DNS Threats

By: Trinity Security Technical Assurance Team


Today’s threat actors are utilising DNS TXT records to gather a comprehensive list of cloud-based service providers used by an organisation. This allows threat actors to broaden their attack surface and launch more focused phishing campaigns. These campaigns are often the gateway to enterprise breaches or ransomware attacks. All of the top ransomware as a service (RaaS) providers review these external services (MITRE Att8ck T1133) before tailoring their attack.


Domain Name System (DNS) is a critical component of the internet infrastructure that translates domain names into IP addresses. Due to its importance, it has been a prime target of various cyberattacks, including enumeration and brute-forcing attacks. Enumeration attacks on DNS involve querying a DNS server for information about a domain, such as its subdomains, mail servers, and hostnames. Threat actors can use this information to map the network, identify potential targets, and launch further attacks such a phishing campaigns.


Classic brute-forcing attacks on DNS involve trying to guess the domain names or subdomains by systematically generating and testing combinations of letters, numbers, and symbols. Attackers can use a variety of tools and techniques, such as wordlists, permutations, and fuzzing, to automate and speed up the process. DNS enumeration and brute-forcing attacks have been around since the early days of the internet, but they have become more sophisticated and widespread over time. In the late 1990s and early 2000s, many DNS servers were vulnerable to zone transfer attacks, which allowed attackers to obtain a complete copy of the DNS database for a domain. This could provide valuable information for reconnaissance.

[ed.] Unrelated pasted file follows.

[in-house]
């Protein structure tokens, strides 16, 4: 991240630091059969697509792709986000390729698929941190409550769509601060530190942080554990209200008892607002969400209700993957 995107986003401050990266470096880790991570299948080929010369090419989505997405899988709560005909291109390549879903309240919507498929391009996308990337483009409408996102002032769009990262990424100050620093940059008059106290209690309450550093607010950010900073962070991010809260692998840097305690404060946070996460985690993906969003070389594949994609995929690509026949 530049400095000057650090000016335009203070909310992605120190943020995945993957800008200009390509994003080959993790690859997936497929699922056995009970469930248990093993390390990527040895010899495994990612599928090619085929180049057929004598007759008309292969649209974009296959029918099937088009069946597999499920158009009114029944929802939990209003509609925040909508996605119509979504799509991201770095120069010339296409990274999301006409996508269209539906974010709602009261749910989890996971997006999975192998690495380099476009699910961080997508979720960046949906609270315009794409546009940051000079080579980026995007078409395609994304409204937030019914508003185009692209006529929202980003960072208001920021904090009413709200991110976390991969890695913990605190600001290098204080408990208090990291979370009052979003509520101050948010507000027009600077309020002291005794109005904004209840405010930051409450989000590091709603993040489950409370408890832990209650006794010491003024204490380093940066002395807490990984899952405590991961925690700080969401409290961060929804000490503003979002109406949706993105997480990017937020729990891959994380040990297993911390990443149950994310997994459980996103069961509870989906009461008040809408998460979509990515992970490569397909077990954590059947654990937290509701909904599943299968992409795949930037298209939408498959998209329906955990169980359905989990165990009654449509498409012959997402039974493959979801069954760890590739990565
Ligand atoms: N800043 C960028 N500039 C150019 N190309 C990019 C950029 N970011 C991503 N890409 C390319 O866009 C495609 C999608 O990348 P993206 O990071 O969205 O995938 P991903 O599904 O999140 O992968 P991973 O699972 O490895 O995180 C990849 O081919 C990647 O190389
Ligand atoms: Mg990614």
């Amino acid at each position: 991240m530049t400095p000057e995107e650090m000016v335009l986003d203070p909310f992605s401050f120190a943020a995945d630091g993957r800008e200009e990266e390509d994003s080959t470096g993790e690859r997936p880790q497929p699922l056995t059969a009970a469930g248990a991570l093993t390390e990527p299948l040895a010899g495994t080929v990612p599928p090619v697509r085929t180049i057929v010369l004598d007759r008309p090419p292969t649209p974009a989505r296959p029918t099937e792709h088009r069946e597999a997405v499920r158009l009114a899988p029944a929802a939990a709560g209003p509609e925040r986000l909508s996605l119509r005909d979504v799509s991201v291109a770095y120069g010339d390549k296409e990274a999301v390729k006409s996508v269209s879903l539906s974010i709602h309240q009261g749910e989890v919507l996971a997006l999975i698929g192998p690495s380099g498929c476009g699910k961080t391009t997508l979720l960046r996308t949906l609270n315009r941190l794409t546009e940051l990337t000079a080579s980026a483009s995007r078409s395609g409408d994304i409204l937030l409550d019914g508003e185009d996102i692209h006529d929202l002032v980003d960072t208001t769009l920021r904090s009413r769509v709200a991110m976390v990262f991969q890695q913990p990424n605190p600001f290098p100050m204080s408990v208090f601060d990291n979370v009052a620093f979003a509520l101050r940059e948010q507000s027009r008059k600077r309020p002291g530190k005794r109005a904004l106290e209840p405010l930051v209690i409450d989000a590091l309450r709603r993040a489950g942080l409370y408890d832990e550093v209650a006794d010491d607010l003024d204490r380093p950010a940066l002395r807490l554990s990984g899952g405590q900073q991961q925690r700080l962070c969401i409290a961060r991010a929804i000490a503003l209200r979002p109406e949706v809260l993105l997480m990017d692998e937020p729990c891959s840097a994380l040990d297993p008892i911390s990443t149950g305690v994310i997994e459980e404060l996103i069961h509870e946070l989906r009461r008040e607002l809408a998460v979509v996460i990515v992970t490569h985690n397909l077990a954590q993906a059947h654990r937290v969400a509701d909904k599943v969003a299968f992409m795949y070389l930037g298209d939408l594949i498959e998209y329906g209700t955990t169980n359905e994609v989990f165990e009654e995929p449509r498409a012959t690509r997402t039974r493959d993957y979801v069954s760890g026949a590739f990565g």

DNS TXT Records

DNS TXT records are a type of Domain Name System (DNS) resource record used to store arbitrary text data. They were originally created to allow domain owners to add descriptive information to their DNS records, such as human-readable notes, copyright information, and usage policies. TXT records can also be used for various other purposes, such as verifying domain ownership which is what we will focus on here, configuring email services, and publishing DomainKeys Identified Mail (DKIM) and Sender Policy Framework (SPF) records for email authentication.


One of the most common uses of TXT records today is for domain verification in the context of online services, such as Google Search Console, Cloud SaaS providers, and other web analytics and marketing tools. To verify domain ownership, these services require domain owners to add a unique TXT record to their DNS configuration, which includes a verification token or code provided by the service. Once the TXT record is added and propagated across the DNS infrastructure, the service can check for its presence and verify domain ownership.

Our Analysis

Trinity reviewed the top 500 domains visited by Australians according to Using this list it was possible to extract all of the available DNS TXT records associated with the domains. The results are as follows: